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In your field: Amy Wilkinson - 'The cattle on the marsh sometimes go for a dip'

This time of year is the calm before the inevitable storm of harvest; everything is sown, cows are outside, grass is cut and spraying up to date.

This means it’s a good chance for me and Dad to have a break from the farm and each other. We are very lucky as we get on exceedingly well and, if I was being cheesy, I would call him my best friend.

 

However, after working non-stop since Christmas, it’s safe to say we could use a break.

 

We take it in turns to take time away as, having cattle, someone always has to be home to feed what is inside.

 

The first few times Dad left me in charge I found the responsibility terrifying. The reason for this, and it might just be my experience, is as soon as he steps foot off the yard something is bound to go wrong.

 

In the past few years I have dealt with the unexpected: life, death, illness, breakdowns, escaping cows, trespassing teenagers, the police and the fire brigade. It’s safe to say I now feel prepared for pretty much anything and the responsibility is no longer daunting.

 

The most stressful day I was in charge came at the hooves of a waterborne Ayrshire bullock. All our cattle are grazed on marshes so it is not surprising that this lad took a dip. However, the chaos that ensued was incredible.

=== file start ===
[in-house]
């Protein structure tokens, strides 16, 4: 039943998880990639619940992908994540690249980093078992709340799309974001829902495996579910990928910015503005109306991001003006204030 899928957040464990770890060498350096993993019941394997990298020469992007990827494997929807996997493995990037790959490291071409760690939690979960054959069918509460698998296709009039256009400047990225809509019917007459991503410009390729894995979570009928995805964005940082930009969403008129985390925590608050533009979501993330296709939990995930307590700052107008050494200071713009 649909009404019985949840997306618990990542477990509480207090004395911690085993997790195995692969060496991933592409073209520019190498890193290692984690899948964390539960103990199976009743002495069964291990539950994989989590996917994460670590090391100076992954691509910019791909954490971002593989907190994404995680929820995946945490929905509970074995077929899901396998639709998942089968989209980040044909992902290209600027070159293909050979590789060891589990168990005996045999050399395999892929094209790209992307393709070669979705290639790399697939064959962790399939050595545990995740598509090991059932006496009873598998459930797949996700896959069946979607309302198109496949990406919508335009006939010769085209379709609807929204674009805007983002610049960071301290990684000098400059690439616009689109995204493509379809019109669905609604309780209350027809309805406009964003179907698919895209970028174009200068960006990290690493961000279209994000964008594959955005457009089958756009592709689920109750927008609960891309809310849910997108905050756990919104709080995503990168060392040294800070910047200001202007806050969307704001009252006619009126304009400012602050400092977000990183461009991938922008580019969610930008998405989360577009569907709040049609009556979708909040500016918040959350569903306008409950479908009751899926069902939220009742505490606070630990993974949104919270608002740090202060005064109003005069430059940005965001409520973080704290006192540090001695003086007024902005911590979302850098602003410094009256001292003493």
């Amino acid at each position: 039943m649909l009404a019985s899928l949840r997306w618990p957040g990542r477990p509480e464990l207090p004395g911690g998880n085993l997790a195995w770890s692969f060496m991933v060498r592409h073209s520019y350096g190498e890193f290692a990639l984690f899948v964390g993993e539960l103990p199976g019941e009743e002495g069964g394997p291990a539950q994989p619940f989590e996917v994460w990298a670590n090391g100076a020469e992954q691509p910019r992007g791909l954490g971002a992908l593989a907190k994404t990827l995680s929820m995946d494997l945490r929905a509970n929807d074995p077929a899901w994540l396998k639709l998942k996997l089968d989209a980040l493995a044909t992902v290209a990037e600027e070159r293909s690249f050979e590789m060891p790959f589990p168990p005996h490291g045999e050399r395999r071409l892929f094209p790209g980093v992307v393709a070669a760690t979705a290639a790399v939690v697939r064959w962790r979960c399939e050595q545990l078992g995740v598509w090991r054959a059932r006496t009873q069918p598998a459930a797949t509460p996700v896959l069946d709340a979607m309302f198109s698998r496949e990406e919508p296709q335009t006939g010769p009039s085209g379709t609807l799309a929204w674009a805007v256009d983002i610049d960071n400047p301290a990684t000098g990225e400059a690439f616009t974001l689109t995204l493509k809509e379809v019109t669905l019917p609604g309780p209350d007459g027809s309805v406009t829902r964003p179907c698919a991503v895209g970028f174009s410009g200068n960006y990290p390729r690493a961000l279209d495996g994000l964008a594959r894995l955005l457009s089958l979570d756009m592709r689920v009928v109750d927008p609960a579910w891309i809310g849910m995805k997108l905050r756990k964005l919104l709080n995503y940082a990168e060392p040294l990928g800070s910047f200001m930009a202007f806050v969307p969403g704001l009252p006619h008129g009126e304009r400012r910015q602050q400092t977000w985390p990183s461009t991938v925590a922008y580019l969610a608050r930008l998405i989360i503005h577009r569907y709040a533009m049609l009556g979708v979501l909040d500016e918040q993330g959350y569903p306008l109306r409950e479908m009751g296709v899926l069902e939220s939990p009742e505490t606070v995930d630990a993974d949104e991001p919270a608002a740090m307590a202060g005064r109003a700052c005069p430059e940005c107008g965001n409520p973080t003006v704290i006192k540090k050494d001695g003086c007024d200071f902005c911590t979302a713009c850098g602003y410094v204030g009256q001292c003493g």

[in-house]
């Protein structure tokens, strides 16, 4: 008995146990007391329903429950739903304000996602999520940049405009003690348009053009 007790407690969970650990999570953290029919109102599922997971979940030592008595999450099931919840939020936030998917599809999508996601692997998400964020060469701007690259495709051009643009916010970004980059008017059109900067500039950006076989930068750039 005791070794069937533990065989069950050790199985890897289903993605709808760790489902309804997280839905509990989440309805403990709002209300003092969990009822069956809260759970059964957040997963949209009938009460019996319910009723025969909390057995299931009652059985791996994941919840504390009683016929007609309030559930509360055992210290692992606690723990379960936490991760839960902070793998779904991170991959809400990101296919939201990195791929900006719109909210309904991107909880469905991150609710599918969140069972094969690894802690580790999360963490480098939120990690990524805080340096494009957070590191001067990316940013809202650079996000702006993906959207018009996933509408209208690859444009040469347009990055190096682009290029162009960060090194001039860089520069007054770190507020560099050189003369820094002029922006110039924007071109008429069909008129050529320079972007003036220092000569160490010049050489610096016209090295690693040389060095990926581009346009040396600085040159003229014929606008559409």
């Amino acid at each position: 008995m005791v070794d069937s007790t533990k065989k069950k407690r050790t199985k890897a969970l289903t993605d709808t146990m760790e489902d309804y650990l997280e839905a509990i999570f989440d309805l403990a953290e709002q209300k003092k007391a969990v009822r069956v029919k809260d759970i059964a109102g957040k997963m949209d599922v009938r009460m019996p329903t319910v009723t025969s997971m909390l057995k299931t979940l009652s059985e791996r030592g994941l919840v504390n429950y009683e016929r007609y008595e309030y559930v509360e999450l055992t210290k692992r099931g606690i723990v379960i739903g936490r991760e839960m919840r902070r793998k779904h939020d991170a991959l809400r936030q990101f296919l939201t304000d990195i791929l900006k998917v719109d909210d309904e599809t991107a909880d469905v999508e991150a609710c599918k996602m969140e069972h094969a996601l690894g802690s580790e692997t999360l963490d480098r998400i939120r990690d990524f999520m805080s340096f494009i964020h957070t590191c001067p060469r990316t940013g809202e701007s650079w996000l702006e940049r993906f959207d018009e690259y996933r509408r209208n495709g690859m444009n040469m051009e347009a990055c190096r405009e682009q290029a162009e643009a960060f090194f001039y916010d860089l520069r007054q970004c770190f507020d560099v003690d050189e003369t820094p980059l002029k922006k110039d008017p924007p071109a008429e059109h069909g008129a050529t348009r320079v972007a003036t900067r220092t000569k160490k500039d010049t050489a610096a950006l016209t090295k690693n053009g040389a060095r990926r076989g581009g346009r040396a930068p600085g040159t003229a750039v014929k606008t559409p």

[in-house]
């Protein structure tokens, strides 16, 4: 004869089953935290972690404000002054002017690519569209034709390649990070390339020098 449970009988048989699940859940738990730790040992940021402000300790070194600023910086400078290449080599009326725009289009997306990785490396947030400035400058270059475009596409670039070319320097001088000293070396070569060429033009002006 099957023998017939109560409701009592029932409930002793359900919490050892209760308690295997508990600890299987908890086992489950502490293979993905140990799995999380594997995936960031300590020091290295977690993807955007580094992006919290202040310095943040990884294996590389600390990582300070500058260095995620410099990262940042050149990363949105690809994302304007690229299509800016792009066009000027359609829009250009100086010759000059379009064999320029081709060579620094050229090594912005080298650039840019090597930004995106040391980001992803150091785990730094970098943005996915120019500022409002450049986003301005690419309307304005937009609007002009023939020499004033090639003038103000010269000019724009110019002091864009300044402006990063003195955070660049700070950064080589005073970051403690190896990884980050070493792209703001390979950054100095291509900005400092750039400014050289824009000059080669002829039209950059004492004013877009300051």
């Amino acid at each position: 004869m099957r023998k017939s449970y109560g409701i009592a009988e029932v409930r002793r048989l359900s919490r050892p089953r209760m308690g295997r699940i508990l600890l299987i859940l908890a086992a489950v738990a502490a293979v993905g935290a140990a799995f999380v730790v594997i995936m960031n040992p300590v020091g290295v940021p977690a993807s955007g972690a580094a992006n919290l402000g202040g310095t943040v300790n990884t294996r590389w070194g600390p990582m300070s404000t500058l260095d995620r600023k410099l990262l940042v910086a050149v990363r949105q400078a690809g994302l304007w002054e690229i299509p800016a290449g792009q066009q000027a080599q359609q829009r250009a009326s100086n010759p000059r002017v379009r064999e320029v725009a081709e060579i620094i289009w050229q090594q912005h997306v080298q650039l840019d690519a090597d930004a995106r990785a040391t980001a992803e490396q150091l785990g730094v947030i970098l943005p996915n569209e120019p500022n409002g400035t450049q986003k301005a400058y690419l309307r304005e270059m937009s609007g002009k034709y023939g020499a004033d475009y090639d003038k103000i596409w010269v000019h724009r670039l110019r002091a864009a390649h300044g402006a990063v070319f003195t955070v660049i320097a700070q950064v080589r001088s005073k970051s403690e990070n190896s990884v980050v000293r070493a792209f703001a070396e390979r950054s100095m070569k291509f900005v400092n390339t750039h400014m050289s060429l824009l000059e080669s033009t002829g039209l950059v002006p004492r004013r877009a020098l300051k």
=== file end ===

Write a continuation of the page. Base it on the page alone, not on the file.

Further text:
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My day started with a phone call off Dad telling me that ‘someone had rung to say there is a bullock stuck on the marsh and it is probably nothing, but take the Defender and go check’.

 

I was greeted on the marsh by two fire engines and a fire and rescue van. I could clearly see this mass gathering of men in uniform, not a woman among them, so with my head down I walked out to meet them.

 

It turns out our bullock had become a training exercise for both Lancashire and Merseyside fire departments.

 

As I approached, I could feel the hostility of the men who clearly had better things to do with their Sunday.

 

Their moods didn’t improve when I pointed out they were trying to pull him out on the wrong side so he would just jump back in to get to his mates. They had managed to get a halter around his neck which was now choking him. It was obvious that to get him out, we had to get the halter off.

 

I rang my sister’s boyfriend – an ag mechanic – to bring a tractor. Once the tractor arrived the firemen started directing all their questions at said sister’s boyfriend because, obviously, a lad would know what to do.

 

This was the final straw for me. The red mist descended and I backed the tractor to the gully attached the rope, pulled the bullock out, jumped out the tractor and got the bullock in a head lock, trying to remove the halter as I watched these brave men run, metaphorically, for the hills.

 

I got the halter off and sent him on his way, only to be greeted by the open-mouthed firemen. I curtsied and thanked them for their help.

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